Several methods are examined for correction of turbulence and eddy fluxes in the atmospheric boundary layer, two of them based on a potential-flow approach initiated by Wyngaard. If the distorting object is cylindrical or if the distance to the sensor is much greater than the size of the body, the undisturbed wind stress can be calculated solely from measurements made by the sensor itself; no auxiliary measurements or lengthy model calculations are needed. A more general potential-flow correction has been developed in which distorting objects of complex shape are represented as a number of ellipsoidal elements.

These models are applied to data from three turbulence anemometers with differing amounts of flow distortion, operated simultaneously in the Humidity Exchange over the Sea (HEXOS) Main Experiment. The results are compared with wind-stress estimates by the inertial-dissipation technique; these are much less sensitive to local flow distortion and are consistent with the corrected eddy correlation results. From these comparisons it is concluded that the commonly used “tilt correction” is not sufficient to correct eddy wind stress for distortion by nearby objects, such as probe supports and neighboring sensors.

Neither potential-flow method is applicable to distortion by larger bodies of a scale comparable to the measuring height, such as the superstructure of the Meetpost Noordwijk (MPN) platform used in HEXOS. Flow distortion has been measured around a model of MPN in a wind tunnel study. The results were used to correct mean winds, but simulation of distortion effects on turbulence levels and wind stress turned out not to be feasible.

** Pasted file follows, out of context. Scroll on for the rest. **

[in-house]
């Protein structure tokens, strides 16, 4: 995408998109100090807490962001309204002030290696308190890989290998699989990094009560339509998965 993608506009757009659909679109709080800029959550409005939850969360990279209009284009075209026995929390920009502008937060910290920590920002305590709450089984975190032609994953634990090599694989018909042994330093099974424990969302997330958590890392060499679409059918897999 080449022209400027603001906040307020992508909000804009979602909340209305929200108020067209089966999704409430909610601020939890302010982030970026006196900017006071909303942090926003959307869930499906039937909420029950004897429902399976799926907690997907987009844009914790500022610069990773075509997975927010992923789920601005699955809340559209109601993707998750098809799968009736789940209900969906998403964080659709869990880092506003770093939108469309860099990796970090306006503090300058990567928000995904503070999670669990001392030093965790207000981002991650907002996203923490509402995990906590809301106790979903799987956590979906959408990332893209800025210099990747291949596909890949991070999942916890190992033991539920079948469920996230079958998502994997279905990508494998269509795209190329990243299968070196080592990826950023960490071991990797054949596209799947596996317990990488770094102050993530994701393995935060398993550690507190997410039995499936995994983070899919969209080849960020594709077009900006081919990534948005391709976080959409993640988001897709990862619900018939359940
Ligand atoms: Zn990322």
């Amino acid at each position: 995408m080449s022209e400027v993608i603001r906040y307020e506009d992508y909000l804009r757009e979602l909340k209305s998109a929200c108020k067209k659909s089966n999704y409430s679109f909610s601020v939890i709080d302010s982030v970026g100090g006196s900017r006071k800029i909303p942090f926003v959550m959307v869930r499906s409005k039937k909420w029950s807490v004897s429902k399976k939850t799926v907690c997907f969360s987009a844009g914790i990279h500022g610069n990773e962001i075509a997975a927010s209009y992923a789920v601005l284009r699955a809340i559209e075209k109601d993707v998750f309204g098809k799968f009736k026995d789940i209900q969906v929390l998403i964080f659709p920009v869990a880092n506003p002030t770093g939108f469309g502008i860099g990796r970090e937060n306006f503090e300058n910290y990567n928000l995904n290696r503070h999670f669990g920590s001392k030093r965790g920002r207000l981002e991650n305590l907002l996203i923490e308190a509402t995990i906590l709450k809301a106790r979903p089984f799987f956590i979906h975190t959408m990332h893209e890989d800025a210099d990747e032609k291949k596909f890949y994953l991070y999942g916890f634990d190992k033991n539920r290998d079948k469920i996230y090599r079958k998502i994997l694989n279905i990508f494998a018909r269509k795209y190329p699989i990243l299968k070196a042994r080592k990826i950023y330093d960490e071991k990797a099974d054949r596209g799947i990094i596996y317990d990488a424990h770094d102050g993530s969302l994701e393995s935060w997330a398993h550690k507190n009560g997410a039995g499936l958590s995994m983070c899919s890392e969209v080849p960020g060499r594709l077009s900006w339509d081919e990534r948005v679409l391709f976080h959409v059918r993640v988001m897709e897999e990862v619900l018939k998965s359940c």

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K.B. Katsaros, J. DeCosmo, R.J. Lind, R.J. Anderson, S.D. Smith, R. Kraan, W. Oost, K. Uhlig, P.G. Mestayer, S.E. Larsen, M.H. Smith, and G. De Leeuw

Abstract

Accurate measurement of fluctuations in temperature and humidity are needed for determination of the surface evaporation rate and the air-sea sensible heat flux using either the eddy correlation or inertial dissipation method for flux calculations. These measurements are difficult to make over the ocean, and are subject to large errors when sensors are exposed to marine air containing spray droplets. All currently available commercial measurement devices for atmospheric humidity require frequent maintenance. Included in the objectives of the Humidity Exchange over the Sea program were testing and comparison of sensors used for measuring both the fluctuating and mean humidity in the marine atmosphere at high wind speeds and development of techniques for the protection of these sensors against contamination by oceanic aerosols. These sensors and droplet removal techniques are described and comparisons between measurements from several different systems are discussed in this paper.